Fires in Siberian taiga forests happen annually, but they now have global implications. In the last three years alone, the area affected by forest fires has tripled, spewing megatons of greenhouse emissions into the atmosphere, according to official Russian estimates.
So as Siberia heats up, it has potential to accelerate global warming. But the Russian response has been slow. Authorities here at first decided not to put the fires out unless they pose a direct threat to settlements as it would be "economically unsound." In other words, local budgets were too constrained.
Complicating matters is the extraordinary logistical burden of working in the vast, undeveloped expanses of eastern Russia. Getting to hard-to-reach forest fires requires a lot of people, aircraft and fuel. But forest fires are only one part of the cascading effects of climate change. Rising global temperatures, scientists say, are tied to deforestation. Timber is a major Russian export, particularly to resource-hungry China. But as loggers move in, environmental activists say their clearcutting allows vital topsoil to wash away, weakening the ability of the earth to hold extra moisture - and making the region vulnerable to flooding.
Northern parts of the Irkutsk region were hit by wildfires before its southern areas could recover from deadly floods which took 25 lives and displaced over 30,000 people this June. The area hasn't experienced floods this strong in years, and is not used to having them this time of the year either. Researchers at Irkutsk State University said the flooding was caused by "anomalous atmospheric processes taking place amid global and regional climate change," warning that Siberia is bound to experience even more weather extremes in the future.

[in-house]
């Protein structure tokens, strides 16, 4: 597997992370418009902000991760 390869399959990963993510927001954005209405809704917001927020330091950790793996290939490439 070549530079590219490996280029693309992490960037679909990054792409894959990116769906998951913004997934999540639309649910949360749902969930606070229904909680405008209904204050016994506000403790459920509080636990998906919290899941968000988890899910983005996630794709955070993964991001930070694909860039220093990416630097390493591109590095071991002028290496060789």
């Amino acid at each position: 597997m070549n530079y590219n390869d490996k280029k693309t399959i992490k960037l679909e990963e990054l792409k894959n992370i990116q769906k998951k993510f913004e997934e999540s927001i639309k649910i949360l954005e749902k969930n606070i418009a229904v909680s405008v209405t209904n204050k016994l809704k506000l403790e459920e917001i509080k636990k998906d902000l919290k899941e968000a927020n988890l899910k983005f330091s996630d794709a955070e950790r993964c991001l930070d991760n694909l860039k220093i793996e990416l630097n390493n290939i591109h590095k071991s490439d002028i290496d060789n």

Climate change at the "Gateway to Hell"
While the surface of eastern Russia is on fire and flooding, its foundation is literally melting away. Two thirds of the country sit on permafrost, which is degrading rapidly, puncturing places like the Yakutia region with giant sinkholes.
The biggest known one is the Batagai crater, another thousand kilometers north of Yakutsk. Locals dubbed the gaping hole in the permafrost the "Gateway to Hell." Global climate change is often imperceptible. But at the Batagai sinkhole, you can witness the effects in near-real time. What sounds like heavy rain from afar is in fact water streaming down the walls of a giant black glacier. This is the sound of melting permafrost. Cracking is audible as ice and frozen earth break loose and falling hundreds of meters from the edges of the crater.